This article originally appeared in the November/December 2017 issue of Eventing USA magazine.
We feed our horses for optimal performance, spend countless hours practicing all aspects of the dressage test to get the lowest score possible, we do grids, we do trot, canter, and gallop sets, then place the best quality shoes and boots on our horses to protect their legs. We do all of this, yet when it comes to rider fitness few riders treat themselves like the athletes they are. While most eventers are fitter than the general population, are we fit enough for ideal performance in the saddle?
We as eventers understand the work and demand that goes into maintaining a barn. However, we should not confuse barn chores with “exercise.” Barn work entails grueling activities that wear down the body and can compromise the health of a rider. My criteria for exercise is that it is safe, does not undermine the health of the individual, and develops a positive physiological change.
Barn work is a functional activity with the point of taking care of the horses, not strengthening a rider’s body. While some physiological change may be a byproduct, it is not through targeted and specific means. It is easy for us as humans to rationalize our hard work as exercise. But in truth, we are selling ourselves and our horses short. Exercise outside of the saddle is beneficial to the rider. However, with improved fitness, one is less likely to fatigue leading to mistakes that confuse – or worse – upset the horse.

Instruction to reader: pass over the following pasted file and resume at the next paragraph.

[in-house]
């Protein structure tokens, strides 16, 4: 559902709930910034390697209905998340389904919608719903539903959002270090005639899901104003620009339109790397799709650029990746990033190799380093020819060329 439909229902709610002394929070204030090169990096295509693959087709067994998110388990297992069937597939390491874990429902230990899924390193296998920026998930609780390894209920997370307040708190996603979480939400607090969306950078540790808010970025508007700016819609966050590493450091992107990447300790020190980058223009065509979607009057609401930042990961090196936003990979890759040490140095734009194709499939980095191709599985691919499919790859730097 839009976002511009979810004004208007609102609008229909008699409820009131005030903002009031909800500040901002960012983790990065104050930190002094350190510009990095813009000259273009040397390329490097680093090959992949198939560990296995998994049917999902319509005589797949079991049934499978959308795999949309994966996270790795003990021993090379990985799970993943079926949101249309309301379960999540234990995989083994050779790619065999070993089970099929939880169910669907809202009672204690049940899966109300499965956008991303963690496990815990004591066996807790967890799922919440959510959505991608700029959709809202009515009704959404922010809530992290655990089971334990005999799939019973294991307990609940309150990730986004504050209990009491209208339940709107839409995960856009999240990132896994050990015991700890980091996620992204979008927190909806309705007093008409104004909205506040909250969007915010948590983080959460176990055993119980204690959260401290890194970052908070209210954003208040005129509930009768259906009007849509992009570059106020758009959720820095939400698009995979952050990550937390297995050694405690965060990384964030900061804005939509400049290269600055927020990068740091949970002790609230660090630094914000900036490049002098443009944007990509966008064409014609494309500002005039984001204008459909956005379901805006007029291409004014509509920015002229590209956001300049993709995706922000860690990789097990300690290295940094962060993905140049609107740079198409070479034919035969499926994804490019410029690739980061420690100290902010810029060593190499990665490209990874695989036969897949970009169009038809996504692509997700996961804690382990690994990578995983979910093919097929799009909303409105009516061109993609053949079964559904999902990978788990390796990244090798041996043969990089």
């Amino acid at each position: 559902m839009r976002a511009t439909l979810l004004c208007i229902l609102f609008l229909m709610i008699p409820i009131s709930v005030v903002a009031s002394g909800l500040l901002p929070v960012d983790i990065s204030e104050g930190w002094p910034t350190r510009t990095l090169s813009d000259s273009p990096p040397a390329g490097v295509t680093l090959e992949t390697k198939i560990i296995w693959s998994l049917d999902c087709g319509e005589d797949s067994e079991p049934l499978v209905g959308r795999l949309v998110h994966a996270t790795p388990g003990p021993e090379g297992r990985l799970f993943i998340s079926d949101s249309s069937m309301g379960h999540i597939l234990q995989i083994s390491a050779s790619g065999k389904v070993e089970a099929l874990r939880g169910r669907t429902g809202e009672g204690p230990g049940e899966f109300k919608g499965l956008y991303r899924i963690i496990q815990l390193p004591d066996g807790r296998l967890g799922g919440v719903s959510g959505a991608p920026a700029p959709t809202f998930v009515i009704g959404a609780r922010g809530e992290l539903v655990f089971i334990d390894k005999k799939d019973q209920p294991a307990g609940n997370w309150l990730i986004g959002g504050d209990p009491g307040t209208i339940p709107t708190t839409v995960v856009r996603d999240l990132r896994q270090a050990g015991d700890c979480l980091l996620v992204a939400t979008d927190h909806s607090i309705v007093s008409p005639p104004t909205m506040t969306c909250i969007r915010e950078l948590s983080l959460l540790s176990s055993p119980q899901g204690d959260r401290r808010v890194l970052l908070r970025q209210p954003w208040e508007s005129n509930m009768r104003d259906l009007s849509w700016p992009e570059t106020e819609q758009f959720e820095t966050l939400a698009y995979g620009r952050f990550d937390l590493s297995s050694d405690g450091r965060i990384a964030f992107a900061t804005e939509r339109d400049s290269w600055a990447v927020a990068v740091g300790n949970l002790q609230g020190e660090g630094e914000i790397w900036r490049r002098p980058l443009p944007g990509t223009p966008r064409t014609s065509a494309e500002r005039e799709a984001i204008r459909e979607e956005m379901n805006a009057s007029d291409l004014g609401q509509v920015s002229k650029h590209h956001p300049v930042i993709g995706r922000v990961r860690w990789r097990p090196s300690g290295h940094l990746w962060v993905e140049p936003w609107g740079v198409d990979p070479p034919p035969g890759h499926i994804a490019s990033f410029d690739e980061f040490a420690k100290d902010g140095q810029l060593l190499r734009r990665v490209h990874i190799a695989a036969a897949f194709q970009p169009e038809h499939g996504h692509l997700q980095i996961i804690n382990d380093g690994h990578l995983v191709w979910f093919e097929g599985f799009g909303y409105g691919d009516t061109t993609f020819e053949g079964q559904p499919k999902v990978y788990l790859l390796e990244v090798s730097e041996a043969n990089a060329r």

Regularly performed chores in the barn generally do not strengthen an individual, but break down his or her body through excessive wear and tear. Barn chores can actually lead to chronic overuse injury, rather than the results of strengthening the body. To ride one must remain injury free. Chronic overuse injury can be just as hurtful to performance in the saddle as acute injury, like a broken arm or broken leg.
This is not to discourage anyone from doing barn work. What I am advocating rather is that you work muscle groups that are antagonistic
to the muscles that you regularly use shoveling shavings and pushing wheelbarrows. While most riders have extremely strong upper backs, our chest muscles tend to lack. So ideally one should be doing exercise to work your pectoralis to stabilize and strengthen the upper body. The same applies to our lower body – it is important to strengthen the hip abductors to balance the already strong hip adductors.
Each exercise should be done to the point of momentary muscle failure, generally referred to as “failure.” While this term may sound scary, failure is the point at which your working muscle is fully fatigued, so that it can no longer move the weight without sacrificing strict form. The most common way people will sacrifice form is by speeding up.
Before beginning barn chores, do one wall pushup to failure.
Do this in the middle of barn chores during a slow point, but after you are done with pushing around the wheel barrow.